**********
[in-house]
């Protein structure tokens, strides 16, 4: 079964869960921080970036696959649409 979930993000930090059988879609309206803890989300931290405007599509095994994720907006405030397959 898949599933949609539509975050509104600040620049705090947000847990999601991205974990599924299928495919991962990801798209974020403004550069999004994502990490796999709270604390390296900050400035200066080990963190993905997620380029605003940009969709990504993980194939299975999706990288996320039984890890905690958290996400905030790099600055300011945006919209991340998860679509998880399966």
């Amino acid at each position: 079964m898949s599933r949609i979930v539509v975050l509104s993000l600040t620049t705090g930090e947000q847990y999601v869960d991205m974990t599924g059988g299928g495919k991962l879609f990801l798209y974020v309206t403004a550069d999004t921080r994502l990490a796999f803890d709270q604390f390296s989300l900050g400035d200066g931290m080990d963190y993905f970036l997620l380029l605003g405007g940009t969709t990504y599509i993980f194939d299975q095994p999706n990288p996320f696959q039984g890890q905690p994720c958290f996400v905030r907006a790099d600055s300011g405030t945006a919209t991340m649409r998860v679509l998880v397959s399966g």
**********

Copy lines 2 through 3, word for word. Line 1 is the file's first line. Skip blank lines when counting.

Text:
């Protein structure tokens, strides 16, 4: 079964869960921080970036696959649409 979930993000930090059988879609309206803890989300931290405007599509095994994720907006405030397959 898949599933949609539509975050509104600040620049705090947000847990999601991205974990599924299928495919991962990801798209974020403004550069999004994502990490796999709270604390390296900050400035200066080990963190993905997620380029605003940009969709990504993980194939299975999706990288996320039984890890905690958290996400905030790099600055300011945006919209991340998860679509998880399966």
């Amino acid at each position: 079964m898949s599933r949609i979930v539509v975050l509104s993000l600040t620049t705090g930090e947000q847990y999601v869960d991205m974990t599924g059988g299928g495919k991962l879609f990801l798209y974020v309206t403004a550069d999004t921080r994502l990490a796999f803890d709270q604390f390296s989300l900050g400035d200066g931290m080990d963190y993905f970036l997620l380029l605003g405007g940009t969709t990504y599509i993980f194939d299975q095994p999706n990288p996320f696959q039984g890890q905690p994720c958290f996400v905030r907006a790099d600055s300011g405030t945006a919209t991340m649409r998860v679509l998880v397959s399966g």